SIC 6221

This industry classification includes establishments primarily engaged in buying and selling commodity contracts (futures) on either a spot or future basis for their own account or for the account of others. These establishments are members, or are associated with members, of recognized commodity exchanges. Establishments primarily engaged in buying and selling commodities are classified in wholesale trade. However, the Chicago Board Trade doesn't trade, it just provides facilities for members to trade future and options contracts.

NAICS Code(s)

523130 (Commodity Contracts Dealings)

523140 (Commodity Brokerage)

In 1997, 2,044 establishments operated under this industry classification, most of which were commodity contracts brokerages. The industry employed 17,763 people and generated $5.3 billion.

In general, brokers are independent traders who bring together buyers and sellers of the same commodity and execute their orders. The broker receives a commission on each of these transactions. These brokers are agents of their clients and are, therefore, subject to the law of agency in their dealings with their clients. In contrast to the broker's role as an agent, a dealer acts as a principal in relations with customers. This is the only difference between commodities brokers and dealers.

Commodities brokers and dealers are engaged in the trade of commodities on either a current, "spot," or a future basis. Commodities are typically agricultural, mineral, or other basic products and financial futures that are traded on a commodity exchange. The products are generally substitutable. This means that the purchaser is unlikely to differentiate between one unit of the product and another. Agricultural products such as wheat, corn and soybean contracts are written with certain grade and other specifications as standardized contracts stating the quantity and quality of the product.

The commodity exchanges are organizations that are owned by their members for the purpose of bringing buyers and sellers together. The transactions made by these parties can be performed on a spot basis, in which the commodity is sold for cash and immediate delivery, or on a future basis, under which the purchaser has the right to buy a commodity at a future time at a fixed price. There are a number of these exchanges throughout the country, all of which are supervised by the federal government under the Commodity Exchange Act administered by the Commodity Futures Trading Commission.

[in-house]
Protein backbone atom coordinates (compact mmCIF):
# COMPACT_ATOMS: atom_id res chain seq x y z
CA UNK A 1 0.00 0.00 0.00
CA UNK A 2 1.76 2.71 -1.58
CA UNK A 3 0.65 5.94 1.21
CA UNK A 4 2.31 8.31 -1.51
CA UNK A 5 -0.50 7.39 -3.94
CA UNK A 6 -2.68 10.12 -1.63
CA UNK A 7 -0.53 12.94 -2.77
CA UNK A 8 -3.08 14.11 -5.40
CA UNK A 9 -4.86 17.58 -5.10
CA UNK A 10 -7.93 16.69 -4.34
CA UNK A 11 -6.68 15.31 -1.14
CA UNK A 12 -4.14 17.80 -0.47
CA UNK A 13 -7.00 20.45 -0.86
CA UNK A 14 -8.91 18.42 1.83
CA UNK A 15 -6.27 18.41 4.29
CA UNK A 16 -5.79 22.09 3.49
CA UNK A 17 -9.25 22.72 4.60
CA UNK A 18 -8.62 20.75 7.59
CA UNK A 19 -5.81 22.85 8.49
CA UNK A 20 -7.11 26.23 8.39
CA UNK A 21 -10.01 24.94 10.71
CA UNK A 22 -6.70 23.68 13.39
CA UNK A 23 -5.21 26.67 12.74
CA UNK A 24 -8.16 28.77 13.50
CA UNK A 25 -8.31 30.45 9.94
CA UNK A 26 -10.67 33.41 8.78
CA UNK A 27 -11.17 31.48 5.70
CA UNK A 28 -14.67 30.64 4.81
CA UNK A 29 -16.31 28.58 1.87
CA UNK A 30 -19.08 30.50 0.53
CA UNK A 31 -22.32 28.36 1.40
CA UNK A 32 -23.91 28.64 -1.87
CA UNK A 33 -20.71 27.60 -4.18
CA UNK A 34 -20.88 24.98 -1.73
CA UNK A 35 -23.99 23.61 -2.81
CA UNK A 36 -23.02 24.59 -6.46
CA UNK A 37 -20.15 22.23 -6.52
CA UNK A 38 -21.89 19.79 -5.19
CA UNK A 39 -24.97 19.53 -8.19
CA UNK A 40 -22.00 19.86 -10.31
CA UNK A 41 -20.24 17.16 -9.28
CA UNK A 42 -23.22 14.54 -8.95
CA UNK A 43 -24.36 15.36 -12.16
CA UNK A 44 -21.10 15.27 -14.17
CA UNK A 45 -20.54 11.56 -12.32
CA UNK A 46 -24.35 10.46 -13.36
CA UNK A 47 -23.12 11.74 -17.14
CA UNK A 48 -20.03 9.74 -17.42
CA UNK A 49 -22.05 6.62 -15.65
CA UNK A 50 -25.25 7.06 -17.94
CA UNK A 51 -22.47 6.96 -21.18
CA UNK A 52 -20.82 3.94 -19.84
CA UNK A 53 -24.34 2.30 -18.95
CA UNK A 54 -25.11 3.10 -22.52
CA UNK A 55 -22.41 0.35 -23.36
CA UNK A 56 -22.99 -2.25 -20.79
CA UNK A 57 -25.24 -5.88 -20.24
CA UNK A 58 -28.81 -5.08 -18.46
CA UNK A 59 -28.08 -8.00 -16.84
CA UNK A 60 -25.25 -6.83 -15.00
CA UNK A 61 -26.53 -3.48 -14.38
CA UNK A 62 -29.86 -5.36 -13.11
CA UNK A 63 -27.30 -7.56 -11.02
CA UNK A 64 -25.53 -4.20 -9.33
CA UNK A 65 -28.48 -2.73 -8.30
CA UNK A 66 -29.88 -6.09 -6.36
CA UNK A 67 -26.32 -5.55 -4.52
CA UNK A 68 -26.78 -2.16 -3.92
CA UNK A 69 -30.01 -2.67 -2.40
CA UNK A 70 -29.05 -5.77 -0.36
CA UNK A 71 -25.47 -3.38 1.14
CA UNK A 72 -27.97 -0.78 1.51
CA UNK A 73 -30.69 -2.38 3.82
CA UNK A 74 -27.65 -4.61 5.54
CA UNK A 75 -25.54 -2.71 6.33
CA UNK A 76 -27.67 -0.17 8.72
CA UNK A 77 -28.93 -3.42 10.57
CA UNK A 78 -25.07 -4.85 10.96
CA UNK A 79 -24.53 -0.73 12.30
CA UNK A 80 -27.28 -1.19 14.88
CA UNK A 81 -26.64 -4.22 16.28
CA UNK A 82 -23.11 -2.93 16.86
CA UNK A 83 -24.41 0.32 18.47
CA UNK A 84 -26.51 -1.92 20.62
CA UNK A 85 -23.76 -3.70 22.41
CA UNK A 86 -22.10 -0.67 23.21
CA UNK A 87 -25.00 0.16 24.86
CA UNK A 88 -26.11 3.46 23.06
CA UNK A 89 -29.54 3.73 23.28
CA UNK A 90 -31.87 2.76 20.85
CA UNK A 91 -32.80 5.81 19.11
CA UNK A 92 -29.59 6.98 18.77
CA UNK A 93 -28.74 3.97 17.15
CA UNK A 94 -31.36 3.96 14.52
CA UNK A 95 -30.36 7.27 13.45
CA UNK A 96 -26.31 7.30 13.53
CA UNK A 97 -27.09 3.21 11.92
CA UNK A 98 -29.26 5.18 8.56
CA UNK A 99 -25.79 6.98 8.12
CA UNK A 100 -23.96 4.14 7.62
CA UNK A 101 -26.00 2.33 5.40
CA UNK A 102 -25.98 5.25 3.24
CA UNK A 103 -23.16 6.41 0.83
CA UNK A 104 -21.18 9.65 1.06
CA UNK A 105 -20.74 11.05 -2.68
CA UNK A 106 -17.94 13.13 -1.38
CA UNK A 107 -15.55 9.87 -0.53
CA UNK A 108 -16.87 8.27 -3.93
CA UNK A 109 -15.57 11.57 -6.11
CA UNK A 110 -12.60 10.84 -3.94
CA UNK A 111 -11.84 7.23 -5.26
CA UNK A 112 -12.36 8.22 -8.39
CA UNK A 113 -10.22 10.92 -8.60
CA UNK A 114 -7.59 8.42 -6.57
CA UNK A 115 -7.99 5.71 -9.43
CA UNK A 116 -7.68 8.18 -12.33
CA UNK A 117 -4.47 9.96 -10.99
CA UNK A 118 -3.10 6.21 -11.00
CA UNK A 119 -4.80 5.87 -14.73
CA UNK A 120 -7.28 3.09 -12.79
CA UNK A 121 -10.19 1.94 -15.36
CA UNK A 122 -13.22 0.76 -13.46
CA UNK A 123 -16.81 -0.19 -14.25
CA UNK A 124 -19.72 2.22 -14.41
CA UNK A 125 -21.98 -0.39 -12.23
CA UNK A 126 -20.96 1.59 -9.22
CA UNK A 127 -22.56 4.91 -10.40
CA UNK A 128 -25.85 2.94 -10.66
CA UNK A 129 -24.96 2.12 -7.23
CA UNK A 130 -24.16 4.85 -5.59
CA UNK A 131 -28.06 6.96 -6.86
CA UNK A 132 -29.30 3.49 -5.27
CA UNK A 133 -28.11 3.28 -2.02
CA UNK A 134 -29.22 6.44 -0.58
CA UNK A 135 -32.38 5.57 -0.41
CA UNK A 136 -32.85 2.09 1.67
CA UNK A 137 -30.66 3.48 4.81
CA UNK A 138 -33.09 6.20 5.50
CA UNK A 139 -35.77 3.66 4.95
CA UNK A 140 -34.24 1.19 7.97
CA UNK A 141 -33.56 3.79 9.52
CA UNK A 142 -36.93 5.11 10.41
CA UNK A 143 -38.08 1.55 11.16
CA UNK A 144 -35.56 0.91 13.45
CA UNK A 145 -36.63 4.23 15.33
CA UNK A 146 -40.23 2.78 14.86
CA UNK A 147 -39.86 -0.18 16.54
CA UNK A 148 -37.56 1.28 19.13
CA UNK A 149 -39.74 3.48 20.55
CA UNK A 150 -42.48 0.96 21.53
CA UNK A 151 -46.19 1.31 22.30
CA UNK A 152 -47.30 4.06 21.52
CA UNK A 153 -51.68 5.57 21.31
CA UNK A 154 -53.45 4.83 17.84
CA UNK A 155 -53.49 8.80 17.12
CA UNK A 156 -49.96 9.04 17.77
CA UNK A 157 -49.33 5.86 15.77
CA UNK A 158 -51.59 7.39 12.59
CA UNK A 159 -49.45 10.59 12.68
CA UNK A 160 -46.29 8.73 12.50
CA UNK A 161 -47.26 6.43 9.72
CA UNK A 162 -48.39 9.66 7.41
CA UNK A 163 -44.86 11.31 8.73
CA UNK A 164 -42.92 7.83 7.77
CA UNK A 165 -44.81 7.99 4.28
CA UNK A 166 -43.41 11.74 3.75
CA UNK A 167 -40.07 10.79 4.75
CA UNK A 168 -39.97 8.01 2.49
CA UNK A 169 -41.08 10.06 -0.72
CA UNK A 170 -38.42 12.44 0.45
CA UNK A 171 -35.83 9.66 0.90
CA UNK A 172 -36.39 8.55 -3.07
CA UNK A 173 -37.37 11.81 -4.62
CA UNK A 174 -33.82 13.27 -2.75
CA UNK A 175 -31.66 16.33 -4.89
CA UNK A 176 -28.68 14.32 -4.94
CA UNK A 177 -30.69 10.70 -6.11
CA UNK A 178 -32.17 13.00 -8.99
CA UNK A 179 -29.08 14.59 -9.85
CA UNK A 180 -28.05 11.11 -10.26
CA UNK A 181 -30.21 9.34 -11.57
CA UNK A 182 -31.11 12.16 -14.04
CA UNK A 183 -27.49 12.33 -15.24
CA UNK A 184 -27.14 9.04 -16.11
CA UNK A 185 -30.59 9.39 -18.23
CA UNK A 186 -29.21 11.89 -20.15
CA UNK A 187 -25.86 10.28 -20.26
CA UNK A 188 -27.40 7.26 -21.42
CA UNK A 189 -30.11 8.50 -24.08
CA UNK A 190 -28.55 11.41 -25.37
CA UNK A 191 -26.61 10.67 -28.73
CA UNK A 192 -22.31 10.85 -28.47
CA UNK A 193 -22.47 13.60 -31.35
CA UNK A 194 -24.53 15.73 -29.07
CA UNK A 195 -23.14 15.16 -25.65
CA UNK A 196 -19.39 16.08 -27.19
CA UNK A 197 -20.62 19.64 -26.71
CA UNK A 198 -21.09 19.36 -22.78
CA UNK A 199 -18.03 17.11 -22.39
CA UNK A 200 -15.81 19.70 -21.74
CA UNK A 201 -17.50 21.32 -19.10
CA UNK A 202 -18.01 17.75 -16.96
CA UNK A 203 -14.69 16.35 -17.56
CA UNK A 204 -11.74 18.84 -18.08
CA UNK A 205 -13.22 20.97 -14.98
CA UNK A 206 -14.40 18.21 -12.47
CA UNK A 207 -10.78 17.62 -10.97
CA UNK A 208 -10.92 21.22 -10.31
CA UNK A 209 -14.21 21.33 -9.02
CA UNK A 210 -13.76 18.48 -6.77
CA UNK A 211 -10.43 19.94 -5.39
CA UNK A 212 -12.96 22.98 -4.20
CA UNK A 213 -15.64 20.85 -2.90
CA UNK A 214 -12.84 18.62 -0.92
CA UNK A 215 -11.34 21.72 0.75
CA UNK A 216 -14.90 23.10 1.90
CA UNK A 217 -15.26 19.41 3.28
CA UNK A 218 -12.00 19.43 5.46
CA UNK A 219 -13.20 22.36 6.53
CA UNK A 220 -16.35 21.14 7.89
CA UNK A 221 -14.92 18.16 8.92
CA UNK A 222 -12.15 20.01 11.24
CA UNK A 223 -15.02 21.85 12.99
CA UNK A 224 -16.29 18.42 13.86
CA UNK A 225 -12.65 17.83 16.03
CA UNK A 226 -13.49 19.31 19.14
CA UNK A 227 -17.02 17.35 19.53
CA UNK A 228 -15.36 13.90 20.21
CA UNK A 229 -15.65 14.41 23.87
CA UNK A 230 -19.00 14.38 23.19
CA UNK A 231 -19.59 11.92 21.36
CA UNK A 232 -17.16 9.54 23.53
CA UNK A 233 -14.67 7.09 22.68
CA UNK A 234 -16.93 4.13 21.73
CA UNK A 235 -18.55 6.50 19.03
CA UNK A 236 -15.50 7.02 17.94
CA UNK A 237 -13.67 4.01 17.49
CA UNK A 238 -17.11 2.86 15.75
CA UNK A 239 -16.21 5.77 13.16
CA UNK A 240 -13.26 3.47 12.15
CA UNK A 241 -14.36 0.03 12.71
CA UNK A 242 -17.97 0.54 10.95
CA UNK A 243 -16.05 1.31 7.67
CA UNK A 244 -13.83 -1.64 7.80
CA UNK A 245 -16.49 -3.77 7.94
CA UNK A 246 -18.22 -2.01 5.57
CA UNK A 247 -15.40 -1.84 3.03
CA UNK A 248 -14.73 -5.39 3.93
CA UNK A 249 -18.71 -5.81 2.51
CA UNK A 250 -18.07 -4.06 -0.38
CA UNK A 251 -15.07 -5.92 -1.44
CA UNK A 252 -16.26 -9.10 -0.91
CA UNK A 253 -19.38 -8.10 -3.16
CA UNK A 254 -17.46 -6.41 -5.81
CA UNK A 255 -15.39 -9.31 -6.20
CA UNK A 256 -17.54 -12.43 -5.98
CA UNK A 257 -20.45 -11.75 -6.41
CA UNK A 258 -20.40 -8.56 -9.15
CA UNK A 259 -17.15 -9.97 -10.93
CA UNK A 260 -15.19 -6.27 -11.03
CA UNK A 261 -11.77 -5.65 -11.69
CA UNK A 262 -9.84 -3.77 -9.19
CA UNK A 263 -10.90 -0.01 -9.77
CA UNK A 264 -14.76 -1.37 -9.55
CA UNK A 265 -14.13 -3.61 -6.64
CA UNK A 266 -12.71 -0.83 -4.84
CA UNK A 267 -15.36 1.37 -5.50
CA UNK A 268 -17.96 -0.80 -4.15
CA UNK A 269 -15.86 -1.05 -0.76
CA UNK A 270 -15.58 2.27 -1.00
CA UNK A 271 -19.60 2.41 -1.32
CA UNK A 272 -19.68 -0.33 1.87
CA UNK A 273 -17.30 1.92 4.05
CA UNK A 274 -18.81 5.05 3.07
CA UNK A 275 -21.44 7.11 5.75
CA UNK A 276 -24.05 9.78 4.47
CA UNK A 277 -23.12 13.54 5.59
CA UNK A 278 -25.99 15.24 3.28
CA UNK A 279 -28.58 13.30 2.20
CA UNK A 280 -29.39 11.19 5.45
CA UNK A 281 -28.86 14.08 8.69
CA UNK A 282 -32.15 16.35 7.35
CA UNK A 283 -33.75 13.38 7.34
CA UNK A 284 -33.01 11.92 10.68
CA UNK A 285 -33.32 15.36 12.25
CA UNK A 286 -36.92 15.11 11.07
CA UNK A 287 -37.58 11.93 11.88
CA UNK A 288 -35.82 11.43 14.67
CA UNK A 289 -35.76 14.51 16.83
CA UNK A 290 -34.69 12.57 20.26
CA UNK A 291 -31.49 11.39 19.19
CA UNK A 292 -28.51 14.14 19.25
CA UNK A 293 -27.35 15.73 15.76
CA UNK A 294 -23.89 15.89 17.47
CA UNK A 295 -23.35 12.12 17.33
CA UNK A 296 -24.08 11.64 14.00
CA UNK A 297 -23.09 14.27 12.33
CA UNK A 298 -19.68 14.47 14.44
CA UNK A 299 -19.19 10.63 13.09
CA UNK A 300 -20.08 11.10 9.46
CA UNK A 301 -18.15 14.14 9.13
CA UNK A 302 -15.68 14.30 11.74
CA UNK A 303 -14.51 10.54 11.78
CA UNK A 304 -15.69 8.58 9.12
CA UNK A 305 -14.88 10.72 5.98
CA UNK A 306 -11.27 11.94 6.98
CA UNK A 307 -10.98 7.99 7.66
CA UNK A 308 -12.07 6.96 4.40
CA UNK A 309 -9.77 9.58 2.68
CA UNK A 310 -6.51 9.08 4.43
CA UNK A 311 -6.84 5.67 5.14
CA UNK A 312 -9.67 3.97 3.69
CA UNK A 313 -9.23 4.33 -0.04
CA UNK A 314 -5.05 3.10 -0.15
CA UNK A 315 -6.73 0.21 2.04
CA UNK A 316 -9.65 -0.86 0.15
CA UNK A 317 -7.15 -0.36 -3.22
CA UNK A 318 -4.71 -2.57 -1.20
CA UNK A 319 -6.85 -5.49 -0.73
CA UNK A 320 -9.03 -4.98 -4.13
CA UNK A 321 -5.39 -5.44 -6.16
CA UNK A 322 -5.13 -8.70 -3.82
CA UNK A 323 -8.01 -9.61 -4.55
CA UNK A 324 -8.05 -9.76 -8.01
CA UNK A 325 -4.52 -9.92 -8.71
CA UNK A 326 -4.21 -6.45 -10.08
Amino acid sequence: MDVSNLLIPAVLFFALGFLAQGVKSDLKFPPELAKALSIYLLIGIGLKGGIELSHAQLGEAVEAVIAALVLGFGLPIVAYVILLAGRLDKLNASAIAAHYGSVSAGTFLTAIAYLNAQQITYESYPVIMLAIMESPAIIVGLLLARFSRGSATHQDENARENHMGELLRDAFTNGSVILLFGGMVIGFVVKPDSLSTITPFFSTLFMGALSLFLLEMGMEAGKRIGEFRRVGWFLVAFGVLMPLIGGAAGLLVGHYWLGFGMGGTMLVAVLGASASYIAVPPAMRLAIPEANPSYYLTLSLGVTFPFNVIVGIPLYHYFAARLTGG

Commodity prices are quoted on either a spot or future basis on an electronic board each time they change. Future prices are quoted based on the date of delivery of the contracted commodities. Prices are quoted as they occur based on trades in trading pits during specified hours. Trades are only made by members. There has been a trend in the commodities futures markets to move away from traditional commodities. As the type and number of commodity futures contracts have increased, brokers have handled ever higher volumes.

Commodity brokers and dealers range in size from large operations to small businesses. Industry leaders include Smith Barney, Andersons Investment Service Corporation, Archer Daniel Midland Company, Bank America Corporation, Bankers Trust New York Corporation, Bunge Corporation, Citicorp, Credit Lyonnais, Rouse USA Ltd., Dean Reynolds, Inc., First Chicago Corporation, Goldman Sachs Company, J.P. Morgan Futures Inc., Merrill Lynch Futures Inc., and Yamaichi International.

Further Reading

Commodities Traders Manual. Chicago: Chicago Board of Trade, 1997.

Troy, Leo, Almanac of Business and Industrial Financial Ratios.

U.S. Census Bureau. 1997 Economic Census — Finance and Insurance, Washington: GPO, 2000. Available from .

User Contributions:

Comment about this article, ask questions, or add new information about this topic:

Other articles you might like: